The US Supreme Court issued three major decisions (two today and one last week) that impact both technology companies and consumers of technology. The cases involve software patents, copyright claims, and privacy. Here is a quick summary with links to the decisions:

First, in a significant blow to patent trolls, the Court ruled in Alice Corporation v. CLS Bank International that an idea on its own cannot be patented, even if it is implemented on a computer. The Court left room for more specific applications to achieve patent protection, but narrowed the scope of patentable ideas significantly.

Second, the upstart broadcasting company Aereo was dealt a potentially mortal wound today when the Court ruled that its service constitutes a public transmission of works that are protected by copyright. This makes their service completely illegal and may result in a loss of $97mm in investment capital.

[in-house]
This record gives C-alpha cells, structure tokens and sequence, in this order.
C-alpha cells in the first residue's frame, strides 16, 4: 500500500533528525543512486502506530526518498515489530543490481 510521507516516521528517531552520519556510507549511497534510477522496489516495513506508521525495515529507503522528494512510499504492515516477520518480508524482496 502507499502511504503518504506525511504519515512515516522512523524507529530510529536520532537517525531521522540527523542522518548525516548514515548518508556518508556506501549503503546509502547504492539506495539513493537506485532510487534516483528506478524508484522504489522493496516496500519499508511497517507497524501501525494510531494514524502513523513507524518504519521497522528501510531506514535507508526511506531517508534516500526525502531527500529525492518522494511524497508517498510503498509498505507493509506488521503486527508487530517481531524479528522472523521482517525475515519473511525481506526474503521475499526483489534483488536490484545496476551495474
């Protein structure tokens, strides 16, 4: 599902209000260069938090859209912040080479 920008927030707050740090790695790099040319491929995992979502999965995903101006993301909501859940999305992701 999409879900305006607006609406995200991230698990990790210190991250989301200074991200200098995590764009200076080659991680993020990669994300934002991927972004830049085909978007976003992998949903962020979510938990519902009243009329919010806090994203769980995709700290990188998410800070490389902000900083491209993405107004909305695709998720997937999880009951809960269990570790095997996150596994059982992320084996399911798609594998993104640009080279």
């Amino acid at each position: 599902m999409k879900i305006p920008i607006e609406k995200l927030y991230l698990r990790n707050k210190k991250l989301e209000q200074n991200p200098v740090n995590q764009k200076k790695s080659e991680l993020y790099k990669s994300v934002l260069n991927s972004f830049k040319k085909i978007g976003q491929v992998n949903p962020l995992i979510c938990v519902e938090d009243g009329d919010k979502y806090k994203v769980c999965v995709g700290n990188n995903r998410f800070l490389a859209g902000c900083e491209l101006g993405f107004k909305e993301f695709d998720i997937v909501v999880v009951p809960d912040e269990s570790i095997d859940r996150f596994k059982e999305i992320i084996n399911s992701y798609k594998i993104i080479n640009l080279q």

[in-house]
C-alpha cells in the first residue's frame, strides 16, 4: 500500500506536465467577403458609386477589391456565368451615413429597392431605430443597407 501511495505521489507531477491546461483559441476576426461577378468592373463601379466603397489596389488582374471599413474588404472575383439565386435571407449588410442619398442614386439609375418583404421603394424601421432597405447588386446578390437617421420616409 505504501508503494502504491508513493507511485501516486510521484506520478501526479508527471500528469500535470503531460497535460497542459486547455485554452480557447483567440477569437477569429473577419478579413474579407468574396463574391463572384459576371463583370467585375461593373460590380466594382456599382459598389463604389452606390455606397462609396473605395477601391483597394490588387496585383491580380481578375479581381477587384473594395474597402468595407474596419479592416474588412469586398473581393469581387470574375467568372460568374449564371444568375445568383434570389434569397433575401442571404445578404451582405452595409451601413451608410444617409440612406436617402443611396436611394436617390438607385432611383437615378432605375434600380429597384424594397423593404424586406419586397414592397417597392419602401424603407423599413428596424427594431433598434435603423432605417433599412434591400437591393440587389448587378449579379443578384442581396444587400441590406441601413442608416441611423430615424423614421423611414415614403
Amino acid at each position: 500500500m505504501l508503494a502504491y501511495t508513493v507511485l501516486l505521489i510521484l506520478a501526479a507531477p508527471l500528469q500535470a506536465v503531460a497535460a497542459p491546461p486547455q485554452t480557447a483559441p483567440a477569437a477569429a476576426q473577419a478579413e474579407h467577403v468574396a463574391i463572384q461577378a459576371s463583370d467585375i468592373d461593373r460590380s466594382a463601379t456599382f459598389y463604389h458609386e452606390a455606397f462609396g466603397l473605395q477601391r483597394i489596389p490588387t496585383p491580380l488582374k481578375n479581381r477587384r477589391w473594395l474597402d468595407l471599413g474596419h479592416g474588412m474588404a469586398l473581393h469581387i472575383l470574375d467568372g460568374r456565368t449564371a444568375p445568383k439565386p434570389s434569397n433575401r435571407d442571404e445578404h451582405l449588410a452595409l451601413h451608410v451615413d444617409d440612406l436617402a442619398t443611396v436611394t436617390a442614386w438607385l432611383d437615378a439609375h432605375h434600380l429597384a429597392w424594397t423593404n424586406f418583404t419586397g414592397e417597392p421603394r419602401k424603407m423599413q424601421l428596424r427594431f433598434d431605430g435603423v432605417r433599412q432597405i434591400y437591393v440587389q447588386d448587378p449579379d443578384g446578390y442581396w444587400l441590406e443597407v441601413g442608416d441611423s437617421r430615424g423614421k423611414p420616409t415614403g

Third, in Riley v. California the Court, in an unanimous decision, held that the information on your cell phone may not be searched after an arrest unless the police obtain a warrant. Score one for the Fourth Amendment and privacy advocates in general.

Overall, these three cases provide some positive clarity on important issues that many technology companies now face. Even the Aereo decision, which many will argue favors large incumbent broadcasters over a start-up, shows that the Court will protect the owners of content (which is important to software businesses) and they also went out of their way to state that the ruling should be read narrowly, to Aereo’s services specifically, not all like technologies.